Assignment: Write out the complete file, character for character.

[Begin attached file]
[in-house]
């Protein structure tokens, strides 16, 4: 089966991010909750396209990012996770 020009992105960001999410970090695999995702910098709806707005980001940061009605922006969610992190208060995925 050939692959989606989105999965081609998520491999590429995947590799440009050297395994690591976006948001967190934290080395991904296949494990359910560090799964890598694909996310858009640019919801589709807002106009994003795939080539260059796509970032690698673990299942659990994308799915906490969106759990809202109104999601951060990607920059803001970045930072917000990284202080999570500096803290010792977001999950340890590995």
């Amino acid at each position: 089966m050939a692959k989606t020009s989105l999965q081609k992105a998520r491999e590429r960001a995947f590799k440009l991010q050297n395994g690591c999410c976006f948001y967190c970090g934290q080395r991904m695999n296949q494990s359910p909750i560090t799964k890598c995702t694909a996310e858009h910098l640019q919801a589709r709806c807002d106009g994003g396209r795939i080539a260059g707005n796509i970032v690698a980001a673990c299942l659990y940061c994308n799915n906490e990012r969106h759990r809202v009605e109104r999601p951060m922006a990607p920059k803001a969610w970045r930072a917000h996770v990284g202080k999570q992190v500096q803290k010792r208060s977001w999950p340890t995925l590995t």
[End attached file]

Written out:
[in-house]
């Protein structure tokens, strides 16, 4: 089966991010909750396209990012996770 020009992105960001999410970090695999995702910098709806707005980001940061009605922006969610992190208060995925 050939692959989606989105999965081609998520491999590429995947590799440009050297395994690591976006948001967190934290080395991904296949494990359910560090799964890598694909996310858009640019919801589709807002106009994003795939080539260059796509970032690698673990299942659990994308799915906490969106759990809202109104999601951060990607920059803001970045930072917000990284202080999570500096803290010792977001999950340890590995």
């Amino acid at each position: 089966m050939a692959k989606t020009s989105l999965q081609k992105a998520r491999e590429r960001a995947f590799k440009l991010q050297n395994g690591c999410c976006f948001y967190c970090g934290q080395r991904m695999n296949q494990s359910p909750i560090t799964k890598c995702t694909a996310e858009h910098l640019q919801a589709r709806c807002d106009g994003g396209r795939i080539a260059g707005n796509i970032v690698a980001a673990c299942l659990y940061c994308n799915n906490e990012r969106h759990r809202v009605e109104r999601p951060m922006a990607p920059k803001a969610w970045r930072a917000h996770v990284g202080k999570q992190v500096q803290k010792r208060s977001w999950p340890t995925l590995t």